Sir Alex Ferguson has taken a vow of silence when it comes to media relations, irked by suggestions that his reign is coming to a sticky end. If he hoped his team would do the talking for him, he was hugely disappointed at Highbury yesterday. Most of them barely raised a whisper, while the conclusion to Fabien Barthez's performance was simply unspeakable.
With 10 minutes remaining the World Cup winner had reason to feel pleased with himself. Beginning in the opening minute, he had made several good saves to keep United on level terms against an impressive Arsenal side. Then he made two howlers. First, under little pressure, he sent a clearance straight to the unmarked Thierry Henry at the edge of the area. Henry quickly overcame his surprise to roll the ball into the unguarded net. Four minutes later, coming out to gather a through ball from Patrick Vieira, he unaccountably let it through his hands, enabling Henry to run on and score again. As Highbury sang "Give it to Barthez" and "Barthez is a Gooner" Ferguson was left to ponder in silence his loyalty to the error-prone goalkeeper.
Already this season Barthez has cost his team three Champions' League points against Deportivo La Coruña, let in a soft goal against Newcastle and been caught in possession at Blackburn. With Roy Carroll, an able deputy, on the sidelines Ferguson must be wondering whether Barthez needs a break.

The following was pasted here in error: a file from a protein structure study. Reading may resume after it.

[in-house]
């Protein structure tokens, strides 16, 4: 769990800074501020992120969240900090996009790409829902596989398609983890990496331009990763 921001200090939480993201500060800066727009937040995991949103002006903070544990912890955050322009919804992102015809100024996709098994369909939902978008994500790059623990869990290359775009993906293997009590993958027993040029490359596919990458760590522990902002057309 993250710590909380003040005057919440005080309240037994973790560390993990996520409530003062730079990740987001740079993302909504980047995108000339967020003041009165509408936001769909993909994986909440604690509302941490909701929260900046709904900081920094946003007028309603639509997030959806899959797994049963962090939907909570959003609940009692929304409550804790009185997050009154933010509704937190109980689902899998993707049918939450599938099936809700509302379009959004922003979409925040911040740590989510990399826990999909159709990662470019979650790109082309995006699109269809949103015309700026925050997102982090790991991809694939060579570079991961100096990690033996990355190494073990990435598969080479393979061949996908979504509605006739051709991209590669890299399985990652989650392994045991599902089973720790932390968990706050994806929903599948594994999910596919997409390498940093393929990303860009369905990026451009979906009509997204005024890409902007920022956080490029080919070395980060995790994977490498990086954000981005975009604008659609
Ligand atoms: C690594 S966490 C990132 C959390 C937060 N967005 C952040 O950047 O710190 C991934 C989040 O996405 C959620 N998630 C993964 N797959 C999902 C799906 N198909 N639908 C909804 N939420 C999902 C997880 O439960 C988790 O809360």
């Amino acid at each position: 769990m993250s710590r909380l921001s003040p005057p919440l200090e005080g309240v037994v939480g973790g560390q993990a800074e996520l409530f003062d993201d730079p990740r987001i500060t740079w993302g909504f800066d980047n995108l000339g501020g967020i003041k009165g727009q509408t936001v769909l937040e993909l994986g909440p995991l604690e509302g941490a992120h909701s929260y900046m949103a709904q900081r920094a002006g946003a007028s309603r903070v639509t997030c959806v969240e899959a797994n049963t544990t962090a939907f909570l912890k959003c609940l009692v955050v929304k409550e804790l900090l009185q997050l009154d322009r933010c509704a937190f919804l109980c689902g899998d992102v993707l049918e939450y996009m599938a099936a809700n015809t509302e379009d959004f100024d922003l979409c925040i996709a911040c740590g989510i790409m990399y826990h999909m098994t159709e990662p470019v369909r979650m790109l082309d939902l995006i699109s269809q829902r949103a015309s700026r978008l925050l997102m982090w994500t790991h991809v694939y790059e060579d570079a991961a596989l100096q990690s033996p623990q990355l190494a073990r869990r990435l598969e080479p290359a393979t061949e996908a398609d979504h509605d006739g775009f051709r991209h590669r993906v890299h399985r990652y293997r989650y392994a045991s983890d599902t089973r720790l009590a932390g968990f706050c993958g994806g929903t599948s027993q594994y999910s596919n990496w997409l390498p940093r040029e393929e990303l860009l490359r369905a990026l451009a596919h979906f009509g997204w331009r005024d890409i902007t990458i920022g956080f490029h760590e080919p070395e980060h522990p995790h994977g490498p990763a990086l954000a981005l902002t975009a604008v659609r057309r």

While the manner of the goals was, Arsène Wenger admitted, "lucky" Arsenal's first victory in four home Premiership matches was deserved. Unfortunate to be behind they eventually outplayed United in all departments. Vieira was magnificent but he was not alone with Henry, Matthew Upson, Ray Parlour and Dennis Bergkamp a strong supporting cast. In all Arsenal had 17 shots to United's three and nine corners to two. Statistics do not always tell the whole story but these were an accurate reflection of yesterday's balance of play.
"I am very pleased," Wenger said, "not just because of the quality of our game but also the character we showed. We are a young team but we showed togetherness after going 1-0 down from their first shot at goal. The team is growing but it needed this win. So did the fans to believe in us. I felt they had turned cold at home. Today they were marvellous."
The victory moves Arsenal, seventh at kick-off, up to third, three points behind leaders Liverpool. United drop to sixth, two points behind. They are still very much in the frame but they have now lost four matches in 13 Premiership games. Moreover, they are still searching for the right showcase for their abilities.
The champions began with their now familiar 4-1-4-1 formation, Roy Keane shielding the back four, Ruud van Nistelrooy a lone figure in attack. Defensively it worked well enough with Keane instrumental in the first-half suffocation of Arsenal's multi-pronged attack. Offensively it offered little. That David Beckham's headed flick-ons were one of their better outlets says everything.